I decided to let these people out of my life. It hurt. It wasn’t an easy decision. I lost
a lot of sleep over it. I prayed over it constantly but the Lord was showing me their
hearts and moving them out of my life. I would be lying if I said I wasn’t angry. I
was very angry, even livid at times: to have felt abandoned by some people, to
have to fight this fight with my family by myself and also to having my intentions
questioned by another group of people. In the end, I had to weigh the benefits at
the time of keeping these people in my life. In a moment of crisis, when someone
brings stress and compounds an already difficult situation with unnecessary strife:
we have to forgive them, pray for them, and sometimes let them go. It doesn’t
mean we are angry. It just means we had to do what was best for us. The goal is
I found it very hard to forgive during this season. It was something I was praying
over everyday: Lord, help me forgive. I want to forgive. I don’t want to judge them.
I want to move on. And then I remembered forgiveness from the heart. And what
does forgiveness from the heart actually mean?
Forgiveness from the heart is compassion. It is choosing to look at the people who
hurt us as other people who are hurting. What helps me is seeing them as wide-
eyed children who one day had their innocence stolen and their hearts hardened.
The enemy stole from them. He is who we should be mad at. He creates strife in
our families. He causes us lost friendships and broken relationships.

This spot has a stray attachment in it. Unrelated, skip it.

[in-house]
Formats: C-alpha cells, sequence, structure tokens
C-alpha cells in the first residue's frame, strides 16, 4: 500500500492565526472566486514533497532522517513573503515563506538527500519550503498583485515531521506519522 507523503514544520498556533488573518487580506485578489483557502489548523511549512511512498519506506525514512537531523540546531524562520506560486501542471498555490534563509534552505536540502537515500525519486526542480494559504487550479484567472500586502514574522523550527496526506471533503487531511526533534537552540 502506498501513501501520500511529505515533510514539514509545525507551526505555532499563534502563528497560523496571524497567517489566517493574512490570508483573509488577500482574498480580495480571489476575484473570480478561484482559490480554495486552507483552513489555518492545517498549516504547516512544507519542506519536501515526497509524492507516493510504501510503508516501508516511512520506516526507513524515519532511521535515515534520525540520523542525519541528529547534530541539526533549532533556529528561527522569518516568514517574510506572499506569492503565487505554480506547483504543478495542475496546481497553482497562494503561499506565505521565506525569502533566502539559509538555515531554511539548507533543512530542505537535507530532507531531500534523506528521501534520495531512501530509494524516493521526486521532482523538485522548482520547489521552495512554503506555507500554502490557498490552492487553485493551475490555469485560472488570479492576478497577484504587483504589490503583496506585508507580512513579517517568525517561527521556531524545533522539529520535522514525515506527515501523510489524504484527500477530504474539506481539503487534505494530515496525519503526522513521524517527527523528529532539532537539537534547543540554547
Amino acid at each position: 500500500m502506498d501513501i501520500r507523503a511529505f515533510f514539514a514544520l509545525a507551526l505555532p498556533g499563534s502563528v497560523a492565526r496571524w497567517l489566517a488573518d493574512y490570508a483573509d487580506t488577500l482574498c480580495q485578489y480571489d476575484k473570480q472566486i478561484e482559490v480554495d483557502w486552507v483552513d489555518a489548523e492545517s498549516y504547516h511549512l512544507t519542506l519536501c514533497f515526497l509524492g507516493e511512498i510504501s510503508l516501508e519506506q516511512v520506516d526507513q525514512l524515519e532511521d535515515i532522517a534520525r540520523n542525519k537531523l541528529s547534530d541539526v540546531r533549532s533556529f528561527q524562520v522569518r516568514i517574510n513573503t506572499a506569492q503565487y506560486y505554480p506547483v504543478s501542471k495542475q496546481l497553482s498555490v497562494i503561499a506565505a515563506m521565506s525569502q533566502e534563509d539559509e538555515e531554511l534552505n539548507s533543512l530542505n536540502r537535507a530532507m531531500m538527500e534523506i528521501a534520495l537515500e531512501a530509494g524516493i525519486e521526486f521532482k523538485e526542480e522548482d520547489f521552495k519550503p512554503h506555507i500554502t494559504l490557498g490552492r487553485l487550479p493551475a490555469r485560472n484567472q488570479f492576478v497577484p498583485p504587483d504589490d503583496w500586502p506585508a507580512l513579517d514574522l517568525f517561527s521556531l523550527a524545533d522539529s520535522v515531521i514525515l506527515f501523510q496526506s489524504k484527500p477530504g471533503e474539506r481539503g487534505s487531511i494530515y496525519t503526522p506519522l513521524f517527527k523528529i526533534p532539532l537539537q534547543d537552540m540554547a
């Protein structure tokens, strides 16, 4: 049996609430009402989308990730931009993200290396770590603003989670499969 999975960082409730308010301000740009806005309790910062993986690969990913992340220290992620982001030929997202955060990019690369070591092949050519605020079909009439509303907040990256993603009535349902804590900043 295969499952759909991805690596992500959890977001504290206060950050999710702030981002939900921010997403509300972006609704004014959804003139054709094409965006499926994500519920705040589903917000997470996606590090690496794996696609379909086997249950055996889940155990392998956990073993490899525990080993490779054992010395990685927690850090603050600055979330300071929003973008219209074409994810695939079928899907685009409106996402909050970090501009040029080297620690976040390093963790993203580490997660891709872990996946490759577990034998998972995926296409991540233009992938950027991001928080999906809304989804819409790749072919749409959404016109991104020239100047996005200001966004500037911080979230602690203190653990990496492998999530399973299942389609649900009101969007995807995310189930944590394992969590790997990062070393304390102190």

When the focus of my anger changed from them to him, my heart began to fill with
understanding toward the people who hurt me. I genuinely felt sad for them and
my spirit felt lighter. No, I do no contact them. Will I ever? Probably not. We can
forgive people and they don’t need to hear about it.
When our relationships end, it can be very easy to harden our hearts toward the
other person, especially if they wronged us. If you are coming out of a relationship
filled with blame, anger, and resentment know that it is your responsibility to
forgive and let it go. It isn’t attractive. No one wants to start a relationship with
someone who is oozing with bitterness from the one before her or him. It’s no fun
going out on a date with someone who is running a smear campaign against their
ex. If you really want to move on with your love life or life in general, learn to
forgive. Your future cannot begin if you’re stuck holding onto the past.